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The Wilmington dispatch. (Wilmington, N.C.) 1916-19??, May 14, 1918, Page 1, Image 1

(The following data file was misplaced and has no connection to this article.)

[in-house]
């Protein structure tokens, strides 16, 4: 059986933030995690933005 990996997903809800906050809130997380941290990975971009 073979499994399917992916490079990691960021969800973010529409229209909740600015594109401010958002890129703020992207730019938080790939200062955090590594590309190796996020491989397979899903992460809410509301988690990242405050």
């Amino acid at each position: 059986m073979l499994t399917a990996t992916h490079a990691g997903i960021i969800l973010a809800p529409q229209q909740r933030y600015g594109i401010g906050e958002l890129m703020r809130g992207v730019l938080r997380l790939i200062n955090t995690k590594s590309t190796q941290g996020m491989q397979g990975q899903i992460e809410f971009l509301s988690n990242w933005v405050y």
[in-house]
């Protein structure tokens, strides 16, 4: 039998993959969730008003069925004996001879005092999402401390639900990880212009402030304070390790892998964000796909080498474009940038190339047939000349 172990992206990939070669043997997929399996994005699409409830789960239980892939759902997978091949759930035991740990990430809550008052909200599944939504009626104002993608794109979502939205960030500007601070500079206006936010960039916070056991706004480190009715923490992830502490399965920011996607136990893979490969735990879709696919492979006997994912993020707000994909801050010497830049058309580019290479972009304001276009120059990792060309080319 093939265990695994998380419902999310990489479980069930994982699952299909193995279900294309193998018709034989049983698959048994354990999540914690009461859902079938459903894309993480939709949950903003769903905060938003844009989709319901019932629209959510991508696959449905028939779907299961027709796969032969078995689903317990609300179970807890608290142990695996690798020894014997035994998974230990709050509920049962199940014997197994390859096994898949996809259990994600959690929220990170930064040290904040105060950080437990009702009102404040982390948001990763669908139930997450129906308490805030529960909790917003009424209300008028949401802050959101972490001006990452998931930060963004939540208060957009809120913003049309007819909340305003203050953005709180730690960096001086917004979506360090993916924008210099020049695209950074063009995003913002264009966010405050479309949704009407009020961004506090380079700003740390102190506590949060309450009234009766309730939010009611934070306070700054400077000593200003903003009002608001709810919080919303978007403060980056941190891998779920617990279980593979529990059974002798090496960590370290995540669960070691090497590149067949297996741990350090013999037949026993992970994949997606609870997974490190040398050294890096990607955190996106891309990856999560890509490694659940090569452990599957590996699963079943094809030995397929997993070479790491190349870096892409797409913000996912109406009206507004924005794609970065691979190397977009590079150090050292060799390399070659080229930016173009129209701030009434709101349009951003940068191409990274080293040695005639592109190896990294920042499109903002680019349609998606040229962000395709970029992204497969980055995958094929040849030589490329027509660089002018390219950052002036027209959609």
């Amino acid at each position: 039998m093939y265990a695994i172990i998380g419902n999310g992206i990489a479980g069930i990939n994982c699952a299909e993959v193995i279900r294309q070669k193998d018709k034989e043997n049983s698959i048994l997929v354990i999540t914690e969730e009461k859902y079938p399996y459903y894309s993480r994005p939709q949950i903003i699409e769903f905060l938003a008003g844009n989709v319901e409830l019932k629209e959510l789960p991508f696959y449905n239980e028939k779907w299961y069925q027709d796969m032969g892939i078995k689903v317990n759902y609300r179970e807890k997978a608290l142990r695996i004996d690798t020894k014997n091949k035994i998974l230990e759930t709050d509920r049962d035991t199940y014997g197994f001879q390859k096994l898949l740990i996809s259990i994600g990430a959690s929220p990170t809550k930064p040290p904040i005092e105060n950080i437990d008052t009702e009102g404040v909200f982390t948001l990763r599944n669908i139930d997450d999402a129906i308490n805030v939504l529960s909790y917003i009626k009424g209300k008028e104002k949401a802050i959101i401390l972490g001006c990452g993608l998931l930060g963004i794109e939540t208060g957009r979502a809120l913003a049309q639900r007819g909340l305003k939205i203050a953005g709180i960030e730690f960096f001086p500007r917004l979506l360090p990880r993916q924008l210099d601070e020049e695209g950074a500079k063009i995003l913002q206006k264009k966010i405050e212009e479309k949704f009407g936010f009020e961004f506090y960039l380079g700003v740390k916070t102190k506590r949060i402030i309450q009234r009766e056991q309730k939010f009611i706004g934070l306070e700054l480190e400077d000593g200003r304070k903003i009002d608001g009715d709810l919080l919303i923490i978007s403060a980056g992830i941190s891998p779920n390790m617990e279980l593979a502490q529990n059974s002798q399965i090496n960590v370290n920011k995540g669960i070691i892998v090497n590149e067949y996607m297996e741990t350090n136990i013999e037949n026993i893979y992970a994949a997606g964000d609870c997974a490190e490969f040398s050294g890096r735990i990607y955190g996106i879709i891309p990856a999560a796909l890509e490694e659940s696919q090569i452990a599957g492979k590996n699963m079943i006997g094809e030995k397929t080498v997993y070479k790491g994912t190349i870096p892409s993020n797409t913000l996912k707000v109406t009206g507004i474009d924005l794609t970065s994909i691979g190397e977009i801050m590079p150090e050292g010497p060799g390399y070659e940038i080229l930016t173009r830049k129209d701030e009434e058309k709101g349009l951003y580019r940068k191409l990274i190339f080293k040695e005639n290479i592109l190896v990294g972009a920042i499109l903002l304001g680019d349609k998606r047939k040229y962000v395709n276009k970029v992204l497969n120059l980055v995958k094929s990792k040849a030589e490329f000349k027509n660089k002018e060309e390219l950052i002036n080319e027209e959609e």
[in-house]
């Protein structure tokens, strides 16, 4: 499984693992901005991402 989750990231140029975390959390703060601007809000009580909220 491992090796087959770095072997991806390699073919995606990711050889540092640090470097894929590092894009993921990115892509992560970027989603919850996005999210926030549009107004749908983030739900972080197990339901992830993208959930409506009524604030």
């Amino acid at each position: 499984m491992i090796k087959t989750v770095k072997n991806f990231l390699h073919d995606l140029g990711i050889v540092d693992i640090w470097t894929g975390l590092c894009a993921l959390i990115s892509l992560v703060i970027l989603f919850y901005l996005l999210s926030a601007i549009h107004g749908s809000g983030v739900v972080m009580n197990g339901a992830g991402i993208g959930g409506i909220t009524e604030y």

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V WEATHER. North and South Caro lina: Generally fair to night and Wednesday ISPiSTCH HOME EDITION VOL. XXIV. NO. 125. WILMINGTON, NORTH CAROLINA. TUESDAY EVENING, MAY 14, 1918. FIVE CENTS WHteWiLMNGTON FIRST MILLION TONS OF SHIPS HAVE BEEN PLACET) QV HIGH SEAS Were Completed Under Direc tion of the Shipping Board. SHOW STEADYJNCfeEASE Over Half of Tonnage Been Delivered Service First of January. MANY REQUISITIONED None of Vessels of Great Wood Program Has Yet Been Turned Over, Due to Delays of Machinery. Washington, May 14. The first million tons of ships completed and delivered to the government undr the direction of the shipping board have been put on the high seas to help defeat Germany. A total of 159 vessels of 1,108,621' tons was completed up to May 11, ac cording to statistics recently compil ed by experts of the shipping board. Since January 1, more than half of the total tonnage, 667,896, has been delivered and the monthly totals have shown a steady increase. Most of the ships delivered were requisitioned on the ways or in con tract form, when the United States entered the war. Virtually all are of steel construction. None of the ships of the great wood program has been delivered although 46 have been launched, due to delay in obtaining toilers and other machinery, i The first completed wood ship built on fn for the government is now peed trials off the Pa- Miiiveues, of ships last week were made at. Seattle, Sparrows Point, Maryland; Chicago, Ecorse, Mich.; Gloucester. N. J.; Wilmington, Del., and New York. Eight steel, ships totalling - 48,150 tons, were completed during the sev en days ending May 11. Fourteen vessels were launched with a total tonnage of 57,100, of which, seven were steel with a total capacttyVMSf LOUS. The steel deliveries included refrigerator ship, two r tankers one and five cargo vessels. The state of Maine during the week turned put its first wooden ships for the. government, the Andra, a, 3,500 ton vessel, built at Portland. OVER 126,000 FARMERS APPLIED FOR LOANS Washington, May 14. About one ninth of the farm loan business of the United States was done by the federal farm loan system during its first year of active operation just closing. A re port issued today shows that since the first loans were extended last May 40,451 loans totaling $91,951,000, have been closed. More than 126,000 farm ers applied for loans amounting - to 5299,948,000, and loans approved, In cluding those closed, were $174,858, 000. The total agricultural loans made in this country yearly is esti mated at about $800,000,000. The St. Paul federal land bank did one-sixth of the federal business and the Spokane bank was a close sec ond. By districts, loans closed in the last year and in April, include: Year. April. St. Paul :$15,424,000 $2,870,000 fPokane 14,224,000 1,586,000 New Orleans 6,091,000 1,198,000 NEVILLE ISLAND PLANT BIGGER THAN KRUPPS Washington, May 14. Neville island, in the Ohio river, near Pitts burgh, was selected today by the war department as the site for the great government ordnance plant to be wilt and operated in the interior. V ork will be rushed as rapidly as pos- Moie The Neville Island plant will be the t,'?ea in the world, surpassing even inat of the Krupps in Germany. It " be built and operated by the nited States Steel corporation at the rI-UatIon of the government. Heavy an.iiiery and projectiles in great quantities will be made under the su pervision 0f the steel corporation, jch will detail experts from Its or ganization to build the plant. More Loans to-Allies. VrA gton' May 14. Secretary i?nA today authorized loans of oo o'L00;000 to Great Britain' 100' YJIJ0 to France and $100,000,000 to alii akin the total loans to the GrZ 5'763-850,000. Total loans to OOOOnn !taiQ now amount to $2,995, tn 1 1?' 1 ance $1,165,000,000, and 10 Kaly $650,000,000. TiraS.e"d Germans to Georgia. Germf gton' Ma-y 14. The 2,200 X p ans.1no interned at Hot Springs, dena be. taken over by te war thorimenJt-and sent 10 Fort OSle tiZ and Fort McPherson, Ga., be- Ben , ana July" 1, it became LABOR REMAINS LOYAL UNTIL VICTORY K Wilson Savs Must R! brld of MUitarism Fofg; Tim 3 "j London, May 14. JamiN chairman of the American . gation, at a dinner at th '. commons last night given ilson, U dele te of dele- gates by the General Federation of Trades Unions, reiterated the deter mination of American labor to sup port the president, congress and the allied peoples until freedom was won, not only for the allies, but for the' people of Germany themselves. Ha said the fight should go on until the world was rid of, militarism for all time. At the beginning of the war, Mr. Wilson said, the labor movement in America had invited the labor move ments of the world, to a conference to consider eventual terms of near.a. The reply of the German labor lead ers was a refusal to participate. John P. Frey, of the American del egation, proposed a toast to the cause of democracy. He mentioned the re ception to the delegation by Premier Lloyd-George at Downing street, in the afternoon, and referred to, the historical fact that it was in that same room that Lord North, then prime minister, and others had dis cussed the democracy of the United States at the close of the revolution ary war. Sir Thomas McKenzie, high com missioner for New Zealand, said he welcomed the t Americans personally and as representatives of their great republic. The people of New Zea land, he said, had the warmest feel ings toward America, which was' sort of a half way house between them and their motherland. Democracy was on trial. If it came, out .'of 'the war safe and sound, as the .speaker believed, it jrould justify the world wide continuance Sf denjocratiorin- olnlaa fnr all iima V- -SP.- TkJiigh- coascvIsBlqijr;Xir CaB&JNf"; Sir tJeorge Perley, sad that as long as English speaking-democracies held together .they would be, able to con solidate the world in tfiie interests of humr-nity and democratic govern ment. " As brothers-in-arms they understood each other and got to know each other better. Sir George hoped the alliance would last for many generations. T Hold Three Mass Meetings Simultaneously on Sun day Evening. CAMPBELL WILL SPEAK. Publicity plans for the second war fund drive of the American Red Cross, localy, call for three big mass meetings. The central meeting will on Sunday night and request will be made upon all churches in the city to . omit the regular evening services in order that all may attend these meetings. The centraly meeting will be held at the Academy of Music and will be addressed by Lance Corporal Campbell, of the British army. The meeting for the southern section of the city will be held at the Southside Baptist church, and for the nortern part of town at St. Andrew's Presby terian curch. All meetings Will open at 8:30 o'clock and everyone is ex pected to attend. Speakers will be announced later. In the British army officer, the pub licity committee has a speaker that everyone will want to hear. He is well qualified to tell of the work the Red Cross is doing and will bring a message to Wilmington that Wil mington will be better for having heard. He speaks at the academy. Complete plans for the meetings have not been perfected as yet but will be announced before the end of the week. The drive will be launched at a dinner to be given Monday evening at 7 o'clock in the dining room of the Y. M. C. A. to the members of the campaign committee and workers generally, and active ' work of raising Wilmington's share of the fund will begin Tuesday morning. There will be no let up until the sum total de sired is realized. All plans for the coming campaign are progressing wonderful. The col ored citizenship - is organizing enthu siastically under the guiding hand of Rev. E. L.. Madison, pastor of St. Luke's church, who is their war fund chairman, and are confident that big returns will be shown from their er- LAUNCH CAMPAIGN UESDAY MOB METHODISTS ELECT ' CMLLAUX WIK SIX BISHOPS TODAY IN TREASON TRIAL Church Conference Decides to Adjourn Next Monday. LARGE CROWD PRESENT Talk of Moving Publishing House From Nashville Quiets Down. GREETING TO BAPTISTS Opinion is Voiced That Union of Methodists is Both Feas ible and Greatly to be Desired Atlanta, May 14. With the election of bishops, the special order of the day, the general conference of the Methodist Episcopal church, south, today started holding both morning and afternoon sessions. A motion to adjourn finally next Monday evening, May 20, was adopted. Anticipation of lively scenes con nected with the balloting drew large crowds to the galleries of Wesley Me morial church, where the conference is sitting. Bishop E. R. Hendrix pie sided, and the religious exercises were conducted by the Rev. H. A. Boax, of the Central Texas eonf er ence. All talk of moving the church pub lishing house from Nashville to At lanta was quieted when the commit tee on publishing interests presented a report recommending that there shall be a publishing house at Nash ville, Tenn. The committee on missions added an amendment to its first report re quiring that the Southwest Texas conference embrace all the German charges in the state. If the report is adopted the present German mission conference will go out .of existence but the work among the Germans will be continued. A telegram of grvetings was order ed sent to the Southern Baptist con vention, now in session at Hot Springs, Ark. V Much interest is manifested in the report of the committee on church relatidnsv 'which recomends the con tinuance of the commission on nni- iport 5 "expresses satisfaction, with the wpri; fr.tM commission in its meetings with a similar commission from the Metho dist Episcopal church and the opin ion is voiced that union of the two churches is both feasible and greatly to be desired. The college of bishops sprung a surprise at this afternoon's session of the general conference when Bishop Collins Denny announced that the bishops had vetoed the actions ol the conference in granting laity rights to women and changing the ritual from "Holy Catholic church" to "Christ's Holy church." It was held the action of the con ference was illegal and that both measures must be submitted to the annual conferences and not until two thirds of the annual conferences vot ed in favor of the proposed change in laws could the action of the general conference be held constitutional. Heated discussions followed the reading of the bishops' veto. Platinum Is Commandeered. Washington, May 14. All platinum, iridium and palladiu, held by refiners, some importers, manufacturing jewel ers and large dealers, has been com mandeered by the government The price fixed for platinum is $105 per troy ounce. ( CASUALTY UST TODAY 72 Eight Southern Men are Re ported Among Dead and Wounded. Washington, May 14. The casualty list today contained 72 names, divid ed as follows: Killed in action 14 Died of wounds 7 Died of disease 3 Wounded slightly 21 Missing in action .. 27 Officers named included Captain Lloyd Brussell, Manchester, Okla., and Lieutenants Herbert Boyer, San Francisco, and Stephen E. Fitzgerald, Dorchester, Mass., killed in atcion; Major John I. Haskins, Minneapolis; Captain Michael J. O'Connor, Boston, and Lieutenants Edward M. Guild, Nahant, Mass.; William A. Murphy, Chicago, and Ray E. Smith, Rutland, Vt., wounded slightly; Lieutenant Ben jamin C. Byrd; Hartford, Conn., miss ing in atcion. The list includes: Killed in action: Private Willie B. Sanders, Converse, S. C. Died of wounds: Private Wilmer L. Childers, R. F. D. No. -5, Paragould, Ark.; Willie J. Jones, Starke, Fla. Died of disease: Private Soguino A. Arnold, Greenville, Miss. L Wounded slightly: Cook Bon H. Schuster, Eureka Springs, Ark.; Pri vates James H. Carter, Surrency, Ga.; Cleave N. Vaughanr R. F. ' D.' No. S, Lynch's Statio: Va. r-.f- tj-,rf 1 CONTAINS NAMES Former Premier is Called For Landau, One of Accused GERMAN FUND SUPPLIED Asked If Marx Was Mentioned to Reporter on Bonnet Rouge in 1916. DISMISSED BRUTALLY Tells Court He Has "Always Defended His Honor and Will Continue to Do So. Has Given Nothing Paris, May 14. Former Premier Caillaux was brought into court from his prison cell today to testify in the treason trials growing out of the Bon net Rouge affair. He was called at the request of councel for M. Landau, one of the, accused, who was a reporter for the Bonnet Rouge. The former premier apparently was in splendid health. Colonel Voyer, the presiding officer, admonished him to confine his re marks witb'n the proper limits. "The only point at issue," said Col onel Voyer, "is whether the witness mentioned the name of Marx, of Mann heim (a German banker through whom funds were supplied for the Bonnet Rouge propaganda) to M. Lan dau, in September, 1916. Please keep to that point" M. Caillaux denied that he had mentioned Marx in 1916. He said he had never heard of the man until July A 1917, when the Bonnet Rouge case jra.s discussed in the chamber of deputies. The name and address of Marx was found on a slip of paper among the documents belonging to M. Caillauxr which were ' discovered at Florence. The former premier ; explained that the paper was handed to him by a Swiss merchant who was Introduced to him under the pretext that he was to speak about the exchange of mer chandise between -France and Swit zerland.,;, ,v - 'T dismissed him brutally," declared M. Caillaux. , 1 r Tk&$ki. suff ictNuiswe vCol- reoywsaiarou'rny;;Koc li. Caillaux Insisted on speaking fur ther, however; saying: "I have never given one franc to the Bonnet Rouge since- the war began. It is true that I subscribed 40,000 francs before' the war, but this fund was ex hausted at the beginning of hostili ties. At the time I was engaged In defending my honor against a bitter press campaign. The Bonnet Rouge defended me, and therefore I helped it "I have defended my honor in the past and will do' so in the future with all possible means at my command." M. Caillaux exhibited emotion as he made this declaration. A ripple of applause broke out. "It is my contention," said he, "that a public man in time of war must con sider every possibility of bringing about a favirable peace, no matter whence it comes." M. Caillaux's testimony, seemed to be disturbing to the accused, who be gan to attempt to shift the responsi bility upon - each other. M. Marion, assistant manager of the Bonnet Rouge, accused M. Duval, the director, and M. Landau. The latter replied that M. Marion's declaration was un truthful All the defendants except M. Joucla attempted to separate their cases from that of M. Duval, for wlftm alone the prosecution specifically de mands the death sentence. ATTACK BY TEUTONS REPULSED BY ITALIANS - Italian Army Headquarters in Korth ern Italy, Monday, May 13.-Jtalian troops repulsed with heavy loss a des perate enemy attempt last night to redeem the loss of Monte Corncu It is believed that this was - only the first of a series of efforts to regain the lost ground, owing to the value of the height, which commands the approaches to the valley leading from Trent to Rovereto. The fight last night was in the dark ness and was a bloody hand-to-hand struggle over the rocky slopes of the mountain. The Italian positions, how ever, were maintained intact. Thus far the fighting around Monte Corno has been of local character and not a part of any general offensive, although the outposts show increasirlg activity all along the mountain fornt. Cannon Supports Wilson. Washington, May 14. Former Speaker Cannon came to the support of the administration today in debate on the Overman bill giving the presi dent power to reorganize government departments. Representative Gillett, of Massachusetts, republican leader, led .the fight against the bill. Both democrats and republicans, Mr. Can non said, would continue to support the president in the war until victory was won. Daniels Commends Seamen. Washington, May 14. Four enlist ed, men of the, navy were commended by Secretary Daniels today for risking their lives to save men' from drown ing. One was Millard Frank Staton,of Jacksonville, -Fla.; who rescued a ship-. matn liiAxmirU ge OFFICIAL REPORT BRITISH. London, May 14. German artil lery fire was violent last night in the Somme and Ancre sectors, . says the official statement from Field Marshal Haig today. The statement follows: "We carried put a successful raid last night ' northeast of Ro becq (Flanders) and captured a few prisoners without casualties to ourselves. A party of the en emy which attacked-one of our posts west of Marville was re pulsed with loss. "The hostile artillery, was ac tive during the night in the Somme and Ancre sectors." FRENCH. Paris, May 14. Heavy artillery fighting in the Champagne is re ported in today's, official state ment. Only patrol actions occurred on the main battlefront in Picardy. The announcement tonows: "French patrols carried out op erations north of Hangard (on the front before Amiens), near Cour cy, and west of the Meuse, bring ing back prisoners. We easily re pulsed a German raid on " small French posts northwest of Orvil-lers-Sorel. - "The artillery fighting was rath er spirited in th6 Champagne near Butte Du Mesnil and in the Vos ges. A German local attack north of LaFecht was repulsed by our -fire. There is nothing, to report else where." , . J Owner of New York Herald's Last Words Were of His Paper. Beaulieu, France, May . 14. James Gordon Bennett, proprietor of the New York Herald, died at 5:30 o'clock this morning, after having been uncon scious for two days. Mr. Bennett's last words before lapsing into unconsciousness were in relation to his newspaper interests, Mrs.- Bennett was with her husband when he died. Dispatches from France early this monttf ; reported Mr. Bennett so serf hously ill that his condition was giv ing cause for anxiety. He had been for some months at his villa at Beau- lieu in the Riviera, after an illness, and advices from Nice at this time an nounced that he had had a relapse. IRON AND STEEL RATES NOT UNREASONABLE Washington, May 14. Transporta tion rates on iron and steel from Pittsburgh to Newport News were found not to be unreasonable by the interstate commerce commission to day. Prevailing rates, however, subject Newport News consignees to undue prejudice and disadvantage, said the decision, as compared with lower rates on the same articles to New York and Baltimore. The complain ant in the case was the Newport News Shipbuilding and Drydock comply- i&Uig NAVAL AID OF AMERICA HELP TOJRITISH FLEET Expert Says Have Co-operated in Convoys and Sub Fighting. London, May 14. American naval aid has been of the greatest help to the British fleet, says Archibald Hurd, the naval expert, writing in the Daily Teelgraph on the new situ ation in the North Sea, resulting from the Zeebrugge and Ostend raids, the extension of British mine fields and the generally increasing naval pressure against Germany. "When the war is over," he says, "the nation will form some concep tion of the extent of the debt which we owe the American navy for the manner in which it has co-operated, not only in connection with the con voy system, but in fighting the sub marines. "If the naval position is improving today, as it is, it is due to the fact that the British and American fleets are working in closest accord, support ed by an immense body of skilled workers on both sides of the Atlantic, who are turning out destroyers and other craft for dealing with the sub marines, as well as mines and bombs. "The Germans can have a battle whenever they want it. The strength of the grand fleet has been well main tained. Some of the finest battleships of the United States navy are now as sociated with it. They are not only splendid fighting ships, but they are .well officered and manned. "If Admiral Beatty were asked War opinion, there is no doubt of what he would say of the value of -iIe aid which the United States has given, in this respect. The conditions un&er which the Germans would engage us, therefore, are le?i f avo. r, JJjyaji two AMES GORDON BENNETT DIED IN BEAUL EU TODAY RESERVES STOPPED GE E Gough Was Pushed Back Only by Superior Numbers. DEFENSE WAS GALLANT Deadly Cross Fire Was Poured on Attacking Enemy by The British. TRIBUTE TO SOLDIERS Reserve Divisions ofFifth Army Used Up at Start of Battle and Absorbed v When Breaks Came. (Correspondence Associated Press.) London, May 3. Misty weather and an overwhelming weight in numbers, probably four to one, enabled the Germans to push back Major General Gough's fifth army in the opening days of the spring offensive and to gain a decided advantage. The line west of St Quentin was held by the fifth army and it only fell back, fuller reports now received say, after a gallant de fense. : Fighting desperately all the way, the divisions of the fifth army were forced farther and farther back until belated reserves arrived to stem the German tide. f The four army corps of the fifth army held a line 50 miles long. To provide against a determined attack a "deep system" of defenses had been built. The outer system was com posed of concrete blockhouses and similar defenses, so placed and con structed as to pour a deadly cross fire on an attacking enemy from any point. , But this system of defense, relied upon to-hold the enemy until Reserves could be moved up, failed owing to weather conditions. The Germans made their attack in a dense mist through which the defenders could not discern the enemy until they were within a few yards of the block houses. The outer system did not jhave the opporttmit Jo use Its strongj ui ubs mo ctuu, tiiter a Biuuuum strug gle, was overwhelmed" and compelled to retire. Jn the area known as the "battle zone" behind the blockhouses, the en emy was held throughout the first day in .desperate hand-to-hand fighting. The.n the overwhelming numerical su periority of the enemy began to tell. The rBitish line weakened and breaks soon developed. How doggedly the British line resisted , is shown by the fact that all breaks occurred at the juncture of army corps and not along the line held by: a particular corps. One break necessitated a retire ment for a considerable distance. This had to be repeated again and again as fresh breaks developed and the expected reserves, delayed by dif ficulties behind the front, failed to get up in time. The immediate re serve divisions of the fifth army had been thrown in at the beginning of the battle When the breaks developed and were immediately absorbed and used up. General Gough and his corps of of ficers have nothing but praise for all the units concerned in the fight. "They all did well," said one of the officers. Some perhaps did better than others, but none of them failed and no blame can be attached to any division of the fifth army. SHT ID PASSENGER RATES Report Made to McAdoo Says Expresses Will be Over $600,000,000 Higser Washington, May 14. An increase of at least 25 per cent, in freight and passenger rates is indicated in esti mates of railroad officials, a report of which was published here .today. The report sets forth that the costs of fuels, wages, equipment and other operating expenses, will be from $600,000,000 to $750,000,000 more than last year. Director General McAdoo's advisers have recommended that rates be in creased by approximately this percen tage and it is expected that he will act within the next six weeks and put the increases into effect. RUMANIA SELLS GRAIN TO TEUTONIC POWERS. Amsterdam, May 14. A Vienna dispatch says that special economic treaty between Rumania and the cen tral empire provides that Rumania will sell to Germany and Austria Hungary her surplus production in 1918 and 1519 of all kinds of grain. including oil seeds, .and also fodder, pulse, poultry, catUe, fibrous plants and wool. Rumania also agrees to sell (his surplus ' to the central powers for a; further period of seven years, tfjj jBfrflalA frOttflaasied, ; ; MANS ADVANC MAY INCREASE HUN TAKING TIME TO RENEW BATTLE Only One Assault in Two Weeks, It Was Repulsed, j A ARTILLERY IS ACTIVE Allied Airmen are Using Every Opportunity to Invade" the j Enemy Territory. J SIX MACHINES DOWNED West of Montdidier the Ameri cans are Harrassing Ger-' mans With Heavy Fire., Heavy Damage Done. " Committed as they are to a con tinuation of heavy fighting on th western front the Germans apparent ly are taking their full time befor-v beginning another forward operation? on the line from Soissons north to the Belgian coast. In two we,eks the enemy has mada only one determined attack an dthis was repulsed by the allied forces southwest of Ypres. Along the vital sectors of the sal ients driven by the Germans sinco March 21, the enemy artillery has been active, but there are - no signs of renewed infantry activity in strength. North of Kemmel, around Serre, on the line between Albert and Arras and on the southern end of tha British line across the Somme and on the French sector immediately south the German big guns are hurl ing thousands of shells into the allied positions. Allied airmen are taking advantage of every opportunity to invade enemy territory. Many more tons have been dropped on important railway cen ters and other military targets behin J the German lines in Flanders and Pi cardy. On aerial fighting, the British have brought down six more enemy machines. While British naval air men bomb the German submarine bases at Zeebrugge and Ostend, army fliers continue the aerial bombard ment of Bruges. . . , .West of Montdidier, in Picardy, and northwest of Toul, . America's artillerymen are harrasstnip the Ger -mans with a heavy fire Considerable damage is believed to have been caused on both sectors. The announcemnt from Ottawl that the American army " was not t4 be employed fully against the Ger mans until it was a complete organ ization, It is declared in London, was due to an error, which has been cor rected. Lively fighting continues in the Monte Corno region, south of Aslago, with the Italians throwing back re peated Austrian efforts to regain the summit of the mountain. Elsewhere on the Italian front the artillery duel goes on, but there are no Indications that the enemy is ready to start his heralded attack. BRITISH LOST 41,612 DURING PAST WEEK London, May 14. The total of British casualties reported in 'the week ending today is 41,612. They are divided as follows: Killed or died of wounds: Officers 501; men 5,065. Wounded or missing: Officers, 2,123 men 33,923. " , Reports of British casualties usual ly are not available for some tlm after the actions in which they ar sustained. The largest total in the last week, evidently represents losses j suffered when the fighting in Ylans-i ders and Picardy was at its height. " Complete records have not been given out, buit Is probable that the casualties reported in the last weelt are the heaviest British losses of any week of the war. The total last week was 38,691. . ' ; ; FATE OF AMERICAN AIRMAN IS UNKNOWN New York, May 14. While on an air patrol trip above the German lines in France, Lieutenant Frank-K. " Knapp, an American with the British royal air forces, disappeared on April 16 and his fate is not known, accord ing to word received today by his p rents In Brooklyn. Two days earlier Lieutenant Knapp was attacked by five German airmen. , He descended 10,000 feet and escaped' without injury after downing one -ot the enemy machines. Knapp enlisted in Canada last June at the age of 24 WILSON HAS REMOVED BANDAGES FROM HAND Washington, May 14. -President Wilson today removed the bandages which have encased his left hand since he burned it four weeks ago by taking hold of an exhaust pipe in the British tank that visited the white house. The . hand has healed, but th burns have 1ft ugly scars which cover the entire palm. The president wa compelled to give up golf, his daily recreation, for two weeks, but recent ly he has been playing a one-handed game, at which, he became quite, pro Sclent - . Or i S it;, i - . 1 r ! A i I